Fictional character

fictional human or non-human character in a narrative work of art

A fictional character is a person or animal in a narrative work of fiction (such as a novel, play, television series, or movie) [1][2][3] The character can be completely made up or based on a real-life person. In that case, the difference between a "fictional" and "real" character can be made.[2] A character who is based on more than one person is called a Composite character. Coming from the ancient Greek word χαρακτήρ, the English word dates from the Restoration,[4] although it became widely used after its appearance in Tom Jones in 1749.[5][6] From this, the sense of "a part played by an actor" developed.[6] Character, mainly when played by an actor in the theatre or cinema, involves "the illusion of being a human person."[7] In literature, characters guide readers through their stories, helping them to understand plots and ponder themes.[8] Since the end of the 18th century, the phrase "in character" has been used to describe an effective impersonation by an actor.[6] Since the 19th century, the art of creating characters, as practiced by actors or writers, has been called characterisation.[6]

The word character can also mean "personality". We can say that someone has a "strong character" meaning a strong, confident personality. It is sometimes used as a noun in this sense: "He is a real character" (meaning someone you cannot easily forget).

A character role in a play means one of the people in the play who have a particular character (personality). They contrast with the main characters of the play. For example, a pair of lovers may be the main characters of the story. The character roles who help the story might be: a wicked stepmother, a kind nurse, an old wise man, a fool, a domestic worker who is very old, a "Mary Sue" who is virtually without flaws, and so forth. These may be archetypes.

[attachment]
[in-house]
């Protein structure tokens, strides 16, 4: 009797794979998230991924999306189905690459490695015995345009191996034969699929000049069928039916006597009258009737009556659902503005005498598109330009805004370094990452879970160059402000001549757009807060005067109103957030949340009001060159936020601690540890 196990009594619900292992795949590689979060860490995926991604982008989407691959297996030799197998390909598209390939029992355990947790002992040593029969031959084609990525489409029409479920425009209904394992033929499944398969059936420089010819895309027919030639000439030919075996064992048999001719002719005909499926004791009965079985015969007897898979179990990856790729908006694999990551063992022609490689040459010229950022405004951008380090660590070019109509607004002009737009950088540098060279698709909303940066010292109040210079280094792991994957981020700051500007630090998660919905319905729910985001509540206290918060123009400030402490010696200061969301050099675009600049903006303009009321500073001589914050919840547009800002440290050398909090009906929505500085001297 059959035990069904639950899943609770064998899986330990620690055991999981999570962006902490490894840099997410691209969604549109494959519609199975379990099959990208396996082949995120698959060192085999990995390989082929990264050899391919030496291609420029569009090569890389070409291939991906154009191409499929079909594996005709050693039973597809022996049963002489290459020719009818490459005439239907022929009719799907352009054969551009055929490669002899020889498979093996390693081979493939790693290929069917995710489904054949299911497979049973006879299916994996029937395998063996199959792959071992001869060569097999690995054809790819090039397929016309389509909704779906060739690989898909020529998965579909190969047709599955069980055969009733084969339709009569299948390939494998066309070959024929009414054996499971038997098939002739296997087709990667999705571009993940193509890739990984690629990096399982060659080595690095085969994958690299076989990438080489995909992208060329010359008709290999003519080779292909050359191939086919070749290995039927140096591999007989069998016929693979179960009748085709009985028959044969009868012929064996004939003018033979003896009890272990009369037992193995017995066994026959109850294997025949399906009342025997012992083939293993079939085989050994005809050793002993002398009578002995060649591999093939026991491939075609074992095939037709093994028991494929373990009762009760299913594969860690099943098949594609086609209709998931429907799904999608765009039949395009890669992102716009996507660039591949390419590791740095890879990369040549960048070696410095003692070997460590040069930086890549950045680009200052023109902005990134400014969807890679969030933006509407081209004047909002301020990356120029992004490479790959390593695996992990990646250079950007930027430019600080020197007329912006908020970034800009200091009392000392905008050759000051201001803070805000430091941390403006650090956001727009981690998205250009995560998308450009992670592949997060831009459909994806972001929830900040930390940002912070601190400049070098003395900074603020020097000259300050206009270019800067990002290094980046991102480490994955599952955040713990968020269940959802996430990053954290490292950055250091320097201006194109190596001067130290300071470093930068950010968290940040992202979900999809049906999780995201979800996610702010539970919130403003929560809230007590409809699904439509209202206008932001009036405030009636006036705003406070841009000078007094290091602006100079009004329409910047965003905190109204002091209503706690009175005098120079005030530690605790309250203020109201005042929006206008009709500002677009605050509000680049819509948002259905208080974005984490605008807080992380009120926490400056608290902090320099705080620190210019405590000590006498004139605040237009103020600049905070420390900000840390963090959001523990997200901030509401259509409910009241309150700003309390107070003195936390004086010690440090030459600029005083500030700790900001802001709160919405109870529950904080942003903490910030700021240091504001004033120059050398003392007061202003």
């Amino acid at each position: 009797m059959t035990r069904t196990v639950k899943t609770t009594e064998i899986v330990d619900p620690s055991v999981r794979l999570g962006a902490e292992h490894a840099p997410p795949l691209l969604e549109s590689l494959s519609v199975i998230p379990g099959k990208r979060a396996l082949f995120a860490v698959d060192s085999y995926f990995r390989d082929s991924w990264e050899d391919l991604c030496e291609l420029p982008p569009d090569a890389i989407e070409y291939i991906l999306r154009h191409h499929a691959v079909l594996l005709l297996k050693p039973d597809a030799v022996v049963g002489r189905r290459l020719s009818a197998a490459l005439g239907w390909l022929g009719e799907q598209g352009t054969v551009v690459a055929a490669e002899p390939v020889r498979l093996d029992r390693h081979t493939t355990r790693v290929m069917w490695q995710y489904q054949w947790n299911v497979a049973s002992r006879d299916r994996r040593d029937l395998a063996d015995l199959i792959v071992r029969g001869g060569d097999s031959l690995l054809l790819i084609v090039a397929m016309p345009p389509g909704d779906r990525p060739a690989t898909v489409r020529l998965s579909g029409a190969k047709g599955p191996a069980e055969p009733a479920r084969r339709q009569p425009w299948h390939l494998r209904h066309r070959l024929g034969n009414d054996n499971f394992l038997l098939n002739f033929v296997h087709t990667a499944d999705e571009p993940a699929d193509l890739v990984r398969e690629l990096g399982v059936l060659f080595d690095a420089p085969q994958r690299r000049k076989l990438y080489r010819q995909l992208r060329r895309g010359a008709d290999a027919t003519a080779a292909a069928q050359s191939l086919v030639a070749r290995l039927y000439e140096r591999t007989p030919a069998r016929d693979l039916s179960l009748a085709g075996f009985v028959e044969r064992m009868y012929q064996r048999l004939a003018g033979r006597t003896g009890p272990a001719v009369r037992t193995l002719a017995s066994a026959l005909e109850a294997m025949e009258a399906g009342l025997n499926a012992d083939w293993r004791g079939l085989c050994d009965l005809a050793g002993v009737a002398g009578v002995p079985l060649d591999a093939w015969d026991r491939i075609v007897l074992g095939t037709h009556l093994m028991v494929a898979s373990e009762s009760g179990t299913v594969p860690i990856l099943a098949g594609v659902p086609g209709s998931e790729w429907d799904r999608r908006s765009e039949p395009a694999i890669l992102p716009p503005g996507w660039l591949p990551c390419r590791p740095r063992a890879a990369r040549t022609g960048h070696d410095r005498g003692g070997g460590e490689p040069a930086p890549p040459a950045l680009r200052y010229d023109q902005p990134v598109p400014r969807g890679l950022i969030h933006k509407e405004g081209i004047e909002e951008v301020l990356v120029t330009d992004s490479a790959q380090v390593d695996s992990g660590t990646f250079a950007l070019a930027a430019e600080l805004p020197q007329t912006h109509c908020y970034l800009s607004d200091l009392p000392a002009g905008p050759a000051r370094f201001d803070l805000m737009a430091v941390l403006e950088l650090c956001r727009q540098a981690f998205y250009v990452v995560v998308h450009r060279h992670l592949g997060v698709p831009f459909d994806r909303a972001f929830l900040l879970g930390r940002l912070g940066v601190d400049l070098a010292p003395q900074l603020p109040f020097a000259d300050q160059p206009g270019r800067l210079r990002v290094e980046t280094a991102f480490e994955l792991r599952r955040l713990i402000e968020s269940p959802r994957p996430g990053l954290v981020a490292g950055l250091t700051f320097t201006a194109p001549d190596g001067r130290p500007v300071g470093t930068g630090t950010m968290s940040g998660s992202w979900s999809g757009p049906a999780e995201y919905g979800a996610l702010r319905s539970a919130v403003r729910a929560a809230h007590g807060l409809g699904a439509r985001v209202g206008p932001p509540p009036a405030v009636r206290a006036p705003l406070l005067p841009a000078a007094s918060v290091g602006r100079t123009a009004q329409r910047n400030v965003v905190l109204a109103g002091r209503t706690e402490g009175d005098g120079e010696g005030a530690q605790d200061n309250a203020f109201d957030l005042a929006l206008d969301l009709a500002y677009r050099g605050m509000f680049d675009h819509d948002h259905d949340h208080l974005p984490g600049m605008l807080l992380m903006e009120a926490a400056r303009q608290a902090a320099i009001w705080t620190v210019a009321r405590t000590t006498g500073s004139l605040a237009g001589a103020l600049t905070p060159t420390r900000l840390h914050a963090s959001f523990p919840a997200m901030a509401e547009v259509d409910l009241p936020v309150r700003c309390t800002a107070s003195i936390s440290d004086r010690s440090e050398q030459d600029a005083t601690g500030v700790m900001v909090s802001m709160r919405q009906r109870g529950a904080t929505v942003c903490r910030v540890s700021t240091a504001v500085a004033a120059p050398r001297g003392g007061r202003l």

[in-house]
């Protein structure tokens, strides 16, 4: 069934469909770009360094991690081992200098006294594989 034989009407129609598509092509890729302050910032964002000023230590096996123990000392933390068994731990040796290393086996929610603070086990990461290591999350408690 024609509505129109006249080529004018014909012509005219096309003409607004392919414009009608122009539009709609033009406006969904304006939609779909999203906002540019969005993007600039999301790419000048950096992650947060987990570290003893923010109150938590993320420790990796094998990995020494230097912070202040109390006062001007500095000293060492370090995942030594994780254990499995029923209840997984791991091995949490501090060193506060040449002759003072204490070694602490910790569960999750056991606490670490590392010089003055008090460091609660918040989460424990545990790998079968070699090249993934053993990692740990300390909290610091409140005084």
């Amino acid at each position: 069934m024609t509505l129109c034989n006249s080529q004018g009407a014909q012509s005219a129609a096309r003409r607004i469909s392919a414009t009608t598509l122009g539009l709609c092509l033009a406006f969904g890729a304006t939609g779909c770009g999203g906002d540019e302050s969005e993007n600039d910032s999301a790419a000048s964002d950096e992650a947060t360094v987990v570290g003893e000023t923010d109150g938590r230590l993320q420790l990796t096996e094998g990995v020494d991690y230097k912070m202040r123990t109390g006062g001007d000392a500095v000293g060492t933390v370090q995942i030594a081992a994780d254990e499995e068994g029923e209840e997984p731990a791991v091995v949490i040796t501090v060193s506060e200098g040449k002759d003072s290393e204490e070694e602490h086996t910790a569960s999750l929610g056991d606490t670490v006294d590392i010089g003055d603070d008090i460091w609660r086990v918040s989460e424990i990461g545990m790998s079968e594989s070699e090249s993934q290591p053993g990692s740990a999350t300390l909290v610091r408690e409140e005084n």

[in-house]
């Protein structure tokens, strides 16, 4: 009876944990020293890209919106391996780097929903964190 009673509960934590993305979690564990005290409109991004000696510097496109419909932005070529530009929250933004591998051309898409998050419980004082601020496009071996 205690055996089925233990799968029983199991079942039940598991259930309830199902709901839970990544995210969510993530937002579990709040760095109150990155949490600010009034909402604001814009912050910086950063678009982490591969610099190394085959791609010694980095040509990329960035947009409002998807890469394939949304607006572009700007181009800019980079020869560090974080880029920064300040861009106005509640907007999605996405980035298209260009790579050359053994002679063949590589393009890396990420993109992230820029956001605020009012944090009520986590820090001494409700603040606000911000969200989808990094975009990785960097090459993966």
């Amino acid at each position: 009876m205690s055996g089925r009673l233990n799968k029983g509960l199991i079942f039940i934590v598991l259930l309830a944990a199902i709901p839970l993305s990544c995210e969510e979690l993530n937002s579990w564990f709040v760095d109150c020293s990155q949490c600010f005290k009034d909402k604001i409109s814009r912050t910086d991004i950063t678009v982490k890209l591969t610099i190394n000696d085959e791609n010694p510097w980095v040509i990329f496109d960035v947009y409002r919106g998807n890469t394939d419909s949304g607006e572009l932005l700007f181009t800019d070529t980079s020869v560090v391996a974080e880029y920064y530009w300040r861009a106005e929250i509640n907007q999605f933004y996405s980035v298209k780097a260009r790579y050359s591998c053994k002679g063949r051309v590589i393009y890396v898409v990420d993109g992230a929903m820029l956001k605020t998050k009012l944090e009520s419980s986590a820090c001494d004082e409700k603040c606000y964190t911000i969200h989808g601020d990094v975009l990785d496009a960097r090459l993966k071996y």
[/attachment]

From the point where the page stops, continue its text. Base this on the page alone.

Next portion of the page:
1. Matthew Freeman (2016). Historicising Transmedia Storytelling: Early Twentieth-Century Transmedia Story Worlds. Routledge. pp. 31–34. ISBN 978-1315439501. Retrieved January 19, 2017.
  2. 2.0 2.1 Maria DiBattista (2011). Novel Characters: A Genealogy. John Wiley & Sons. pp. 14–20. ISBN 978-1444351552. Retrieved January 19, 2017.
  3. Baldick (2001, 37) and Childs and Fowler (2006, 23). See also "character, 10b" in Trumble and Stevenson (2003, 381): "A person portrayed in a novel, a drama, etc; a part played by an actor".
  4. OED "character" sense 17.a citing, inter alia, Dryden's 1679 preface to Troilus and Cressida: "The chief character or Hero in a Tragedy ... ought in prudence to be such a man, who has so much more in him of Virtue than of Vice... If Creon had been the chief character in Œdipus..."
  5. Aston and Savona (1991, 34), quotation:

    [...] is first used in English to denote 'a personality in a novel or a play' in 1749 (The Shorter Oxford English Dictionary, s.v.).

  6. 6.0 6.1 6.2 6.3 Harrison (1998, 51-2) quotation:

    Its use as 'the sum of the qualities which constitute an individual' is a mC17 development. The modern literary and theatrical sense of 'an individual created in a fictitious work' is not attested in OED until mC18: 'Whatever characters any... have for the jestsake personated... are now thrown off' (1749, Fielding, Tom Jones).

  7. Pavis (1998, 47).
  8. Roser, Nancy; Miriam Martinez; Charles Fuhrken; Kathleen McDonnold. "Characters as Guides to Meaning". The Reading Teacher. 6 (6): 548–559.